Just before the end of the walk you get to a T-junction – turn right and you head to solid ground. Turn left and there is one last support and then the cantilever… dangerous ground, or non ground.  We turned left and wandered towards the end.  I had to do it.  Bite the bullet.  If my kids were there I can guarantee I would not have stepped foot on it. But with no one to bounce it or make fun I said “…I’m off…” and went for it.  It is only about 10m (30ft) to the end but when there is no support I feel the height more than ever.   I did stop twice before I actually got to the end, and there is evidence that I did it!  I haven’t seen it but am told it was there to show hubby the proof, lol.

looking through the glass wall at the very end.... beautiful! (even with the reflections)

The view is fantastic from that vantage point, two of our best known wild rivers converging and a continuous view of World Heritage forests.

looking upriver to the junction of the Picton (left) and the Huon (right) rivers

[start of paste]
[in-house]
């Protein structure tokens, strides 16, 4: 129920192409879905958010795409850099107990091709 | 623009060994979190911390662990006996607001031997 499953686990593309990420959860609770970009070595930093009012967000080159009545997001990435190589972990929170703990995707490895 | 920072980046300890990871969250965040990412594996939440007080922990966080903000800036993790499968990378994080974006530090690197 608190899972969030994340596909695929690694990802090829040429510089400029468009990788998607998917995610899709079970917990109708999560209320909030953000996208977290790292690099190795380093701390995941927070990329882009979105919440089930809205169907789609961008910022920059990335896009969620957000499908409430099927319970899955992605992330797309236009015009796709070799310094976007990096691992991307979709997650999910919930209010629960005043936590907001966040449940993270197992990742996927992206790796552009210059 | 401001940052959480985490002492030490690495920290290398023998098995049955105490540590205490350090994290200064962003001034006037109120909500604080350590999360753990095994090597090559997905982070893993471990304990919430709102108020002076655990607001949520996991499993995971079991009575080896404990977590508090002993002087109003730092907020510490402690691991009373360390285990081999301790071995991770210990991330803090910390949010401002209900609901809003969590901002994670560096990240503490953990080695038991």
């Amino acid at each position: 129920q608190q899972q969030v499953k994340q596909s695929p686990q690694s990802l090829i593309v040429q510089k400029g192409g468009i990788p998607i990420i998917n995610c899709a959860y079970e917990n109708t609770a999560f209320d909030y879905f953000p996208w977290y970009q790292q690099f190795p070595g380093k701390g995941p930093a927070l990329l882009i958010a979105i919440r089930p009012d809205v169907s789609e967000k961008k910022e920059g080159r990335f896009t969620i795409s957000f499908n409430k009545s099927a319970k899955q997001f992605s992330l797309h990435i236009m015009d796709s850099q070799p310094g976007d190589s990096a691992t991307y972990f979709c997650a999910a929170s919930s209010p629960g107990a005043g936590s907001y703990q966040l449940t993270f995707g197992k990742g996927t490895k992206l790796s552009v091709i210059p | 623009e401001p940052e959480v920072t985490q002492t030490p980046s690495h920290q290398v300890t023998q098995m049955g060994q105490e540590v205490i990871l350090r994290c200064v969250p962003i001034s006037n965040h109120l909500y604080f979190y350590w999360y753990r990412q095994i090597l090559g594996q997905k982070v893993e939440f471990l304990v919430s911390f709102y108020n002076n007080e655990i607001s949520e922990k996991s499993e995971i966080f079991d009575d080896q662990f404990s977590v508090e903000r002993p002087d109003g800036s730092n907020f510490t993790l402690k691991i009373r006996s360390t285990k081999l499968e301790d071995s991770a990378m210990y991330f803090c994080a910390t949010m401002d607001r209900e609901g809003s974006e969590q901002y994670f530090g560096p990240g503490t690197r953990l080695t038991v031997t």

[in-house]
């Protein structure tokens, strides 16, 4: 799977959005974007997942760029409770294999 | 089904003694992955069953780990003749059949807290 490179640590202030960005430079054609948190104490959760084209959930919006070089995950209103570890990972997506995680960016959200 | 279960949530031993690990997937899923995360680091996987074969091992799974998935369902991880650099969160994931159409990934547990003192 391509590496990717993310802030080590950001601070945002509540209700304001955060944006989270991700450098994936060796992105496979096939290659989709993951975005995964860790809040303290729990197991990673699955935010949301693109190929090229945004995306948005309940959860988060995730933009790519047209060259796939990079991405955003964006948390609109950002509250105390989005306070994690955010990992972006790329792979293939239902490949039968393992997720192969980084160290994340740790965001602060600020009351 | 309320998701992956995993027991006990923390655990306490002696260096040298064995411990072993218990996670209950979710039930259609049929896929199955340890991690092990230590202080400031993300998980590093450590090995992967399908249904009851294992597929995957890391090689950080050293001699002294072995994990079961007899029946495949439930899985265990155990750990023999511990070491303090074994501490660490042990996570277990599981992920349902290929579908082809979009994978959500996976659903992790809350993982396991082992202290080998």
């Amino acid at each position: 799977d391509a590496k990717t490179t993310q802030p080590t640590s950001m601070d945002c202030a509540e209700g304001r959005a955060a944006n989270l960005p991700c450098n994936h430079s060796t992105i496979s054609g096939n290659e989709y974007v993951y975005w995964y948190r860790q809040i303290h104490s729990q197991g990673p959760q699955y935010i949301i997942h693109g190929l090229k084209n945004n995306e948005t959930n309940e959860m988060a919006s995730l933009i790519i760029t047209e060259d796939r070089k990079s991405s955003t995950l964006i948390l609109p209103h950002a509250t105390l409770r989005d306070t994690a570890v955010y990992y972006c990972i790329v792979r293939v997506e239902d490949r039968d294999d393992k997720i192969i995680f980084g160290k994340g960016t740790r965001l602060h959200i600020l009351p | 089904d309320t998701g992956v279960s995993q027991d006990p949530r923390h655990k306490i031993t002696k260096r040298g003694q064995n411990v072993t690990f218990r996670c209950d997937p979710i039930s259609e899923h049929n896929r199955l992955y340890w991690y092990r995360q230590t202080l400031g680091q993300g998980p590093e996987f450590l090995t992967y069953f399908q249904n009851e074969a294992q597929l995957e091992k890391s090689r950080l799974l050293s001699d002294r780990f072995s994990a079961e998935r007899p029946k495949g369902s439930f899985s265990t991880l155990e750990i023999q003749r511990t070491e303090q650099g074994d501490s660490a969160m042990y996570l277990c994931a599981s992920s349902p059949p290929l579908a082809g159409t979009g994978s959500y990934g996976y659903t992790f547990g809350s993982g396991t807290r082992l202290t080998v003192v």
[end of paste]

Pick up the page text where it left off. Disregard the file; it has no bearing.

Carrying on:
I have to admit, I don’t really know how I feel about what I did today.  I am proud of myself to a certain degree, I conquered a part of my fear after all.  But I wasn’t totally comfortable with it.  I was at the end taking pictures and part of me felt silly for being scared about something like while the rest of me wanted to cry out and leave as fast as I could.

On the way out we went to see The Big Tree. The ‘biggest’ (read heaviest) tree in at least the southern hemisphere…

looking up at the big tree... a 6m/18ft girth and 87m (260ft) height

This is a definite ‘have to return’ place as there are three other walks we would love to do with two rivers crossings (swinging bridges no less) so after the cantilever we headed back home.

bridge crossing the Huon

logs stuck under the bridge - 4m up. Those waters get pretty high.

we were here

Keep smiling 🙂
Jennifer